Tagged: blood high pressure
December 15, 2021 at 5:54 am #99306Martha StuartParticipant
High blood pressure results from many factors, but there’s always one common denominator: excessive salt and an incorrect balance between sodium and potassium. You must understand these two minerals.
Potassium and sodium are the body’s two major electrolytes, nutrients essential for nerve conduction, energy production, cell integrity, and many other functions of the body. Both conduct electricity. Salt (sodium chloride) dissolves to form the electrolytes sodium and chloride. Pure distilled water does not conduct electricity, but water containing salt does because sodium and chloride are ions, each containing an electric charge.
Each body cell in every tissue and organ is composed of and bathed in fluid. The fluid both inside and outside the cell contains many materials; most important among them are sodium, potassium, calcium, magnesium, and chloride. The intracellular fluid contains more potassium than sodium, so potassium is the predominant electrolyte inside the cell. The fluid bathing the cell contains more sodium than potassium, so sodium is the predominant electrolyte in the extra-cellular fluid. Chloride complements both electrolytes. A deficiency of either sodium or potassium is generally not an issue because we can get all we need from food. However, most people get far too much sodium from food.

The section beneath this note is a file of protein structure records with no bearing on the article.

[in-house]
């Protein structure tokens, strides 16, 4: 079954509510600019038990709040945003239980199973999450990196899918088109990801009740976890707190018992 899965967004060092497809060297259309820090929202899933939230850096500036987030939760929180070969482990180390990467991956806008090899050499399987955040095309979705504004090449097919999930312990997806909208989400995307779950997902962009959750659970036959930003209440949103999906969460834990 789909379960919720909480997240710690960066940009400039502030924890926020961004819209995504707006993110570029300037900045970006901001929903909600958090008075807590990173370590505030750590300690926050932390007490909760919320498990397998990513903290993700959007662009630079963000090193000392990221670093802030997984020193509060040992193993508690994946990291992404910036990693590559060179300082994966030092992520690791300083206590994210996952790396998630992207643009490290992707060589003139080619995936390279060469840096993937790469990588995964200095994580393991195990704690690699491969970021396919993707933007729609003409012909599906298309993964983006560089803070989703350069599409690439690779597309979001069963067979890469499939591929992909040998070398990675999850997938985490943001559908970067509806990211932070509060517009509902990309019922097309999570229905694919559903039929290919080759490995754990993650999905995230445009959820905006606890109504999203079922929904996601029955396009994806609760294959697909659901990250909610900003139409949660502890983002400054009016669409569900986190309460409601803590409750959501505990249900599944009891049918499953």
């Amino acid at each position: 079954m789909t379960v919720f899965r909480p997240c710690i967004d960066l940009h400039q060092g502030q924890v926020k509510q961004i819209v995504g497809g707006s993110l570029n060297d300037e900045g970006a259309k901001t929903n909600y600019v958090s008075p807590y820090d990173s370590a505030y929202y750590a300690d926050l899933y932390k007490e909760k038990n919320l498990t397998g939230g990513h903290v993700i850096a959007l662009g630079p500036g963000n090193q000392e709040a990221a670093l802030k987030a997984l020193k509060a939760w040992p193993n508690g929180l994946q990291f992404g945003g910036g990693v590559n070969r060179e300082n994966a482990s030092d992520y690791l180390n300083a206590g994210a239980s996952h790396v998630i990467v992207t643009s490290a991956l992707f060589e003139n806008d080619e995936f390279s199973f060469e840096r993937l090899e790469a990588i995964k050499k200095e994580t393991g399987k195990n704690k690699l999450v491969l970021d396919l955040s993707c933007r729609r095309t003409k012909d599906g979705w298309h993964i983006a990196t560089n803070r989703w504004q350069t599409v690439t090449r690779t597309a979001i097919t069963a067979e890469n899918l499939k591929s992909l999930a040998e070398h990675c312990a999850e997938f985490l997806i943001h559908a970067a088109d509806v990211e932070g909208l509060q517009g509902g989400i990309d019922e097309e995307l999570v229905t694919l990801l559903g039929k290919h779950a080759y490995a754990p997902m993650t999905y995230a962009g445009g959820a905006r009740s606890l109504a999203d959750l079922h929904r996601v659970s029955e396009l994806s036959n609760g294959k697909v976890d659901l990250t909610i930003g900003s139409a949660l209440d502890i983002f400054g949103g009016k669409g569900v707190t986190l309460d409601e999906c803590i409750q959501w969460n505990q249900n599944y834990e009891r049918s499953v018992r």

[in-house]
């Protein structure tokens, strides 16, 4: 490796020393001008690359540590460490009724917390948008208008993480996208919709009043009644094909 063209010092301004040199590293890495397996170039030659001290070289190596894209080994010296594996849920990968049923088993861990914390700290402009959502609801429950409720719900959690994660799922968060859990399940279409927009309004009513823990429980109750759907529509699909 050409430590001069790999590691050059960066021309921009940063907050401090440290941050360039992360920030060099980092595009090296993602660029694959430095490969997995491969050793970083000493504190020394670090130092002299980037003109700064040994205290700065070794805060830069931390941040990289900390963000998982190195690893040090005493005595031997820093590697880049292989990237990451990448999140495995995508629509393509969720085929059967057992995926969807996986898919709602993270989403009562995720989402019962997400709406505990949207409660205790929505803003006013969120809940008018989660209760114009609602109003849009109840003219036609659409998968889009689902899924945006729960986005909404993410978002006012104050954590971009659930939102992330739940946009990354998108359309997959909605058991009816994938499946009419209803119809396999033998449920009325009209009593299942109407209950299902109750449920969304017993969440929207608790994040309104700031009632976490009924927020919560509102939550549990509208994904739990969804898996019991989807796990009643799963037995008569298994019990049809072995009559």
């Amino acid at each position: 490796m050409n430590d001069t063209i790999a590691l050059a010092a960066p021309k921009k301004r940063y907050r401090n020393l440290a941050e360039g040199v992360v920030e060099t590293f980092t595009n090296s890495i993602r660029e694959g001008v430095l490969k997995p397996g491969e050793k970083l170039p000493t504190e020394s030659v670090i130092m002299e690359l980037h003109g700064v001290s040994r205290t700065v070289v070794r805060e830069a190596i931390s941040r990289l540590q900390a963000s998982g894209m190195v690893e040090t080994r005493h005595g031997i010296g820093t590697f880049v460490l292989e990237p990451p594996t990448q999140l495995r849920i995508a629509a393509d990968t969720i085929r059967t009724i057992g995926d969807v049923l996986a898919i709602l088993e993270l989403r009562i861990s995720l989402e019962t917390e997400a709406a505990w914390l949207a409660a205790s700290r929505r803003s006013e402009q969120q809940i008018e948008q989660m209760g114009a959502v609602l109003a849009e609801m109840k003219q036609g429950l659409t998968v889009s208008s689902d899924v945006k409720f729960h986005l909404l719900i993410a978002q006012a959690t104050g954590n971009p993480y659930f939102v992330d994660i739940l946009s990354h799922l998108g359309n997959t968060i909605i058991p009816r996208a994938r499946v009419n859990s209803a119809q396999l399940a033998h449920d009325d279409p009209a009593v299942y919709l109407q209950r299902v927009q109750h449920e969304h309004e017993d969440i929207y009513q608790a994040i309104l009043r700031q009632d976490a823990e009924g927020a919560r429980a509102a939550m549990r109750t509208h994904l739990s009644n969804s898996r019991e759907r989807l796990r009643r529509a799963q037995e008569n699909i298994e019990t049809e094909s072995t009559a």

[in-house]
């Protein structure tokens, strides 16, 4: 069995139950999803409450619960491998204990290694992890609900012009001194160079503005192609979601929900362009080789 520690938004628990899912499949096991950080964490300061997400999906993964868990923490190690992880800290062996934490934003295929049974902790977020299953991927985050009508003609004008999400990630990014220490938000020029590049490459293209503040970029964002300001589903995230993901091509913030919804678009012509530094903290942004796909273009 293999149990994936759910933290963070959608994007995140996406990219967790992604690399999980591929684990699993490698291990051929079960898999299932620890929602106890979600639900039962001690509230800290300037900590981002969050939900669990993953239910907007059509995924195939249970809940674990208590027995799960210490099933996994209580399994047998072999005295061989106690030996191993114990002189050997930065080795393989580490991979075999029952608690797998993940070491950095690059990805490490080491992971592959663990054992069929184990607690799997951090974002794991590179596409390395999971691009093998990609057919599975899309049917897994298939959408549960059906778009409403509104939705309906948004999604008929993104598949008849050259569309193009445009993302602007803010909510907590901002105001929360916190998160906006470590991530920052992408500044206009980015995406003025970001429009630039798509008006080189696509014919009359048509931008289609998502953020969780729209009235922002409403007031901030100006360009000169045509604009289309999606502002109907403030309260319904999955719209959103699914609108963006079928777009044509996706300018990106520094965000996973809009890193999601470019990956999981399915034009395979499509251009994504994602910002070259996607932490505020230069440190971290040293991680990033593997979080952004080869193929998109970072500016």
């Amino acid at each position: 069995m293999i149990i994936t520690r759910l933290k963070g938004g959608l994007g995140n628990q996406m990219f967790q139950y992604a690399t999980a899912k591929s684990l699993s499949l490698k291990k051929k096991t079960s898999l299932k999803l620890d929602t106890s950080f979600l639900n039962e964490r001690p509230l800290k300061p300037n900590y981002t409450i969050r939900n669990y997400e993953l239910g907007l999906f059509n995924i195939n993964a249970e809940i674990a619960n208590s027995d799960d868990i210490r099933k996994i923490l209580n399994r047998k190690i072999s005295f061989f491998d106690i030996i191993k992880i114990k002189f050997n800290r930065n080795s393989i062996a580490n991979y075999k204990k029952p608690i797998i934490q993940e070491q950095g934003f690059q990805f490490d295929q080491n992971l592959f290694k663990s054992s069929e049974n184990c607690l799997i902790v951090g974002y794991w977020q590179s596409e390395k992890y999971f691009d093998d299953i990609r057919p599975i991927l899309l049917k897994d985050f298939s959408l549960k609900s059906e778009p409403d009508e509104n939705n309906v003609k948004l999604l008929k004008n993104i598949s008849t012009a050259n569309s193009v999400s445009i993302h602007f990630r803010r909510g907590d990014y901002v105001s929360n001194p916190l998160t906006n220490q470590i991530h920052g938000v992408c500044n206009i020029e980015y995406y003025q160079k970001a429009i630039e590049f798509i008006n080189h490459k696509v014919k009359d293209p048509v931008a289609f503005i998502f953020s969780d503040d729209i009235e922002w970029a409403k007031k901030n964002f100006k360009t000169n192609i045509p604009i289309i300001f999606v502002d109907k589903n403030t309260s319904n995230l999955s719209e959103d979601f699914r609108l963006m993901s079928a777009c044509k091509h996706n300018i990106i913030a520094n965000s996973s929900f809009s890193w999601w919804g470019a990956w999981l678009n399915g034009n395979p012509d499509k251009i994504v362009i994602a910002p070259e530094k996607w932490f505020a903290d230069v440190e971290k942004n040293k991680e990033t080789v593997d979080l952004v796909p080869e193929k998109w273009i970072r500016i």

Having the correct balance of potassium and sodium enables cells to carry out their functions. For example, cells that line the stomach must produce acid and digestive enzymes to break down food. The production of these essential factors requires energy. If those cells don’t have the correct potassium sodium balance, they can’t produce those factors. Nerve impulse conduction (which causes you to pull your hand from a hot stove and “tells” your heart to beat) also requires the right ratio of sodium and potassium to function properly. The ratio of potassium to sodium in our body is critical, and when it becomes seriously distorted, the consequences can be life threatening. Inadequate dietary potassium, often resulting from fad diets, has been implicated many times in heart attacks.
Your body maintains a ratio of about three parts potassium to one part sodium. This ratio facilitates all the many functions that each cell must perform. This ratio is not unique to humans and is found throughout the animal kingdom. In contrast, a much higher ratio of potassium to sodium is found in the plant kingdom, 10 to 20 or more parts potassium to one part sodium. Plants don’t have, among other things, a nervous system and the need to transmit nerve impulses and so require less sodium. This characteristic of plants is to our benefit; making vegetables a substantial part of your diet can help balance excess sodium.
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